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New pancreatic cancer research to be focus for Curtin

Media release

Funding provided by Avner Pancreatic Cancer Foundation will enable Curtin University researchers to investigate drug combinations which they hope will ultimately lead to more effective and less toxic treatments for patients with pancreatic cancer.

Lead researcher Professor Marco Falasca from the Curtin Health Innovation Research Institute (CHIRI) said Curtin researchers recently discovered a new drug combination which was able to increase threefold the life of mice with pancreatic cancer, and the new project aims to build upon these findings.

“Recently we discovered that a protein belonging to the G protein-coupled receptor (GPCR) family promotes pancreatic cancer growth,” Professor Falasca said.

“Our preliminary data demonstrates that by specifically inhibiting GPCR, in combination with a drug used in therapy, it is possible to substantially increase survival rates in mice that spontaneously develop pancreatic cancer.

“Our plan is to identify more potent drug combinations to treat pancreatic cancer and also identify new markers that will enable pancreatic cancer to be diagnosed earlier.”

Researchers will study the molecules and signalling pathways which are responsible for Pancreatic Ductal Adenocarcinoma (PDAC) – the most common (around 90 per cent) form of pancreatic cancer – progression. They hope this will make tumours more responsive to chemotherapies and ultimately block or reduce cancer growth.

“If we validate a lipid metabolite (which we recently found to be released by pancreatic cancer cells) as a pancreatic cancer biomarker, this could allow early diagnosis of pancreatic cancer and consequently save many lives,” Professor Falasca said.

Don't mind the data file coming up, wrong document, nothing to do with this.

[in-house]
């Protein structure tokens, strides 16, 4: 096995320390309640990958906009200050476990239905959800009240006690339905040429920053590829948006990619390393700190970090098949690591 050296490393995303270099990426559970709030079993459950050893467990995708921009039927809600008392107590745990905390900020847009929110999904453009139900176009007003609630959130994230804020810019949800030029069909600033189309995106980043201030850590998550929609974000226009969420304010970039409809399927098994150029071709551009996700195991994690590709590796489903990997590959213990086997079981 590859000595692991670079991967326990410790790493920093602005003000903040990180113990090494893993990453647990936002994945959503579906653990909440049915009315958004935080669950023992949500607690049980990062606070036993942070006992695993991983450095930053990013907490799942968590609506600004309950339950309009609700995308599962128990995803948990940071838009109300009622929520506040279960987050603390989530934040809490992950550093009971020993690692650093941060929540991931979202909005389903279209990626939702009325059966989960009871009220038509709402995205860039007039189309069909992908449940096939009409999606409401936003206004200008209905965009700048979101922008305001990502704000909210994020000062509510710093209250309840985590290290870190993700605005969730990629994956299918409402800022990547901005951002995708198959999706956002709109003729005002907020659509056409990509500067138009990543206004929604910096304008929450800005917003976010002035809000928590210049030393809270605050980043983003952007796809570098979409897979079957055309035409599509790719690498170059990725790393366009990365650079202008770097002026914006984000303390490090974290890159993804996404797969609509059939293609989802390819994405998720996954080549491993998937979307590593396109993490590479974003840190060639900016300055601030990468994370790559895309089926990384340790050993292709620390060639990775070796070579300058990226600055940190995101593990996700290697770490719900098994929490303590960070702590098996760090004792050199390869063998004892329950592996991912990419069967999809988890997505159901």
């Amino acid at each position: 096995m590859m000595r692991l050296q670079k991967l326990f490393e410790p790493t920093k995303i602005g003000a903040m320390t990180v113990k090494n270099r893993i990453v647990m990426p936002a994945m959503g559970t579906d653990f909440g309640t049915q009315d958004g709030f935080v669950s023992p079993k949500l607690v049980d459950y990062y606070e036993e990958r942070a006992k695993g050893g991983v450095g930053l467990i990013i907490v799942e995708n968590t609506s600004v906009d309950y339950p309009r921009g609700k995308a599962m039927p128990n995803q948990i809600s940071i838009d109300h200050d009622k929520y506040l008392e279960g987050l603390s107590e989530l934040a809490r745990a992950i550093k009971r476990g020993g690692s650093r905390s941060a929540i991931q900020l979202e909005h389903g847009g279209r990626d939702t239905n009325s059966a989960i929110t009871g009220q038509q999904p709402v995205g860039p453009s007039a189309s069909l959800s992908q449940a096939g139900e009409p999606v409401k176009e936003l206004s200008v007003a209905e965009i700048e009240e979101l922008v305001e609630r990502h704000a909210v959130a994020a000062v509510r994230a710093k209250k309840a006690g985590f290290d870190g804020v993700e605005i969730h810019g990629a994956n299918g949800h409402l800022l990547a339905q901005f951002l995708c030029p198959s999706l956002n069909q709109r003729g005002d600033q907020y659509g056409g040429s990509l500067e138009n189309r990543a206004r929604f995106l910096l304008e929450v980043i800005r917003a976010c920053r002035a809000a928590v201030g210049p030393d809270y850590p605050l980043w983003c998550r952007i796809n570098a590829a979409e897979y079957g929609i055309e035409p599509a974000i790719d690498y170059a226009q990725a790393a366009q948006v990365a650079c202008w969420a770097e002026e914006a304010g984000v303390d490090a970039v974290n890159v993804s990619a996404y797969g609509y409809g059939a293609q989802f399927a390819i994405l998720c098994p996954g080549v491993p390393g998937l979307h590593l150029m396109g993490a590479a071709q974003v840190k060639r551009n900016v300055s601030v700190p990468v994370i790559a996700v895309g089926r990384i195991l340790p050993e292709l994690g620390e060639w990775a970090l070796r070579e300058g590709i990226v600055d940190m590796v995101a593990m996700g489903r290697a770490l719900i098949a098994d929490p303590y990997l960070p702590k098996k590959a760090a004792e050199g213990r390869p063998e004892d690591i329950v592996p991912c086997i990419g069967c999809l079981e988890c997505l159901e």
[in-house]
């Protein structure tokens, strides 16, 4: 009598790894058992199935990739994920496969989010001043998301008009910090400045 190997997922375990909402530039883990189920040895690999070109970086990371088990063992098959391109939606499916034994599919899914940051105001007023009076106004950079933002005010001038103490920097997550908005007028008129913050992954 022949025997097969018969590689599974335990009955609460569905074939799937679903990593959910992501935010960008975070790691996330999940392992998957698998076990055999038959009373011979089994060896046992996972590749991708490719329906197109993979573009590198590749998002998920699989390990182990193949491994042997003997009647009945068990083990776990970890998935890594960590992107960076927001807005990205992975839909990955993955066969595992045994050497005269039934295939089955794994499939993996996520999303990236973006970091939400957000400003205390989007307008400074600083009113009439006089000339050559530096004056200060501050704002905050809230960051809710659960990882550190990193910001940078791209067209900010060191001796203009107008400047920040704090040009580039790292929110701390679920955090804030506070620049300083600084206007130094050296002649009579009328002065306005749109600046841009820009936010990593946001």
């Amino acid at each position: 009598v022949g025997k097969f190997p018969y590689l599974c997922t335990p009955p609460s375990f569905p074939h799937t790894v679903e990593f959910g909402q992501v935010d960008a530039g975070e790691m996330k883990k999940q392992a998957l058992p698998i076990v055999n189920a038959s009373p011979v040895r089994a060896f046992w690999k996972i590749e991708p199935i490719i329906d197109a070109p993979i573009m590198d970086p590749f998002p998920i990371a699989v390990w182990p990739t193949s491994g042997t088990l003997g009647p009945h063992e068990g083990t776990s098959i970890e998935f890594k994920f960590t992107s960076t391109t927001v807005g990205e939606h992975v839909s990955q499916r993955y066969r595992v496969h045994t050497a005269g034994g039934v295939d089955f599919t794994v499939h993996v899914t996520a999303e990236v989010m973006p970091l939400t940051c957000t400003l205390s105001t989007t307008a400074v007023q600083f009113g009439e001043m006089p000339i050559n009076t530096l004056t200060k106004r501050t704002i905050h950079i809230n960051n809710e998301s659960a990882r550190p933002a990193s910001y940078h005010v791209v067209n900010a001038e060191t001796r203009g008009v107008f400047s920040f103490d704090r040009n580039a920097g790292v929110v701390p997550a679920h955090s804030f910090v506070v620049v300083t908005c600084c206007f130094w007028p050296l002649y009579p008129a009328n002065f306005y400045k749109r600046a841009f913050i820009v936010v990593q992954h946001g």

“This is a novel approach since we will be testing a compound contained in cannabis to see if it can treat PDAC. This compound is already being used to treat other diseases, as far as we know it has never been tested on pancreatic cancer.”

Pancreatic cancer is an aggressive disease with an extremely high mortality rate, mainly because it does not present any symptoms in its early stages and is highly resistant to chemotherapy.

Ms Caroline Kelly, CEO and Co-Founder of the Avner Pancreatic Cancer Foundation, said she was proud to be supporting Professor Falasca and the Curtin Health Innovation Research Institute in research that may ultimately improve survival rates for people with pancreatic cancer.

“Pancreatic cancer has one of the lowest survival rates with a five-year survival rate of just seven per cent and a median survival between three and six months,” Ms Kelly said.

“Avner Pancreatic Cancer Foundation is driven to double the number of pancreatic cancer survivors by 2020 and supporting research projects such as this is the best way to achieve this goal.

“We are excited to be working with Professor Falasca on this promising new project and eagerly await the results.”

The research is being done in collaboration with Baker IDI Institute, Barts Cancer Institute QMUL, University of Chieti.

The project will commence in 2017 and will run for approximately three years.